Carbon dioxide levels in the atmosphere continue to rise steadily on the planet. It just shows that a few months of lockdown even on a global basis is not an extreme enough move to make any long-term difference in the fate of the planet and the climate crisis.
New Delhi's smog has cleaned up significantly during the lockdown (on the right) compared to a more normal photo from last fall (on the left). Too bad that smog decrease is not enough to change the pace of global carbon emissions increases. Photo: EXrayFuSion, via Twitter
The latest data on CO2 emissions in the atmosphere, provided courtesy of the Scripps Institute of Oceanography, shows May 2020 levels at 417 parts per million (ppm). That is a 2 ppm increase since May 2019.
General pollution levels are indeed down, however, because of the global economic shutdown in transportation and industry for a significant part of 2020 so far.
Nitrogen dioxide levels, a major contributor to health problems worldwide, registered a major drop this year. According to data gathered by NASA, NO2 was down around 30% in New York and Washington, D.C. for the month of March, the first month of major shelter-in-place orders in the United States.
As for carbon dioxide, at least one reputable source showed that the lockdowns in China alone contributed to a 25 percent carbon emissions cutback in global carbon releases. The photos of skies across the world show that places as diverse as New Delhi, Los Angeles, and Moscow have also been notably clearer than in past years.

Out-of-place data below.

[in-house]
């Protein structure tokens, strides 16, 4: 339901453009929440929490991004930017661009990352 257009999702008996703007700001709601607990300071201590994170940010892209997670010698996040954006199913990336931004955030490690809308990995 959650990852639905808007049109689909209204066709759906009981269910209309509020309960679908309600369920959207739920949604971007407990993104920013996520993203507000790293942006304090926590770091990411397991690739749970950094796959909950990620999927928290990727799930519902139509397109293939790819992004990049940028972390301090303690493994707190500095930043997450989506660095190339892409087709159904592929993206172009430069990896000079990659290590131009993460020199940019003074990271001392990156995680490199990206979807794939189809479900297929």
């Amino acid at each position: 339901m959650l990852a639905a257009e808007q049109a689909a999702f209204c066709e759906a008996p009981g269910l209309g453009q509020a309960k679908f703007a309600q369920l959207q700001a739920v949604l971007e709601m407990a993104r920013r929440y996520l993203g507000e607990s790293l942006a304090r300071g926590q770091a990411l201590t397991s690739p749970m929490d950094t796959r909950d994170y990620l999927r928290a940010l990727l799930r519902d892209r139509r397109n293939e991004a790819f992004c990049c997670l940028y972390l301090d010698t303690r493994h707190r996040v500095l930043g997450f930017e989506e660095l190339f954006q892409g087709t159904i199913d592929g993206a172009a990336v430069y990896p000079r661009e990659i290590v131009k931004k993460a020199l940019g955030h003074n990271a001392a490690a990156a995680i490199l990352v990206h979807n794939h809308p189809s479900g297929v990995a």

While that may look good, scientists at the Scripps Institute sent along an important note when they announced that the May 2020 concentrations of CO2 were still up on a year-to-year basis. They calculated that it would take overall global emissions to cut by 20 to 30 percent for an entire year for there to be any major drop in overall carbon dioxide concentrations in the atmosphere.
So unless someone out there is hoping the pandemic and lockdowns are going to continue indefinitely, as a means of doing something about atmospheric carbon, do not expect anything other than a slight change in the acceleration of carbon dioxide concentrations for the indefinite future.
Despite the pandemic, then, the planet remains on serious life support from carbon dioxide and its continuing impact on global heating.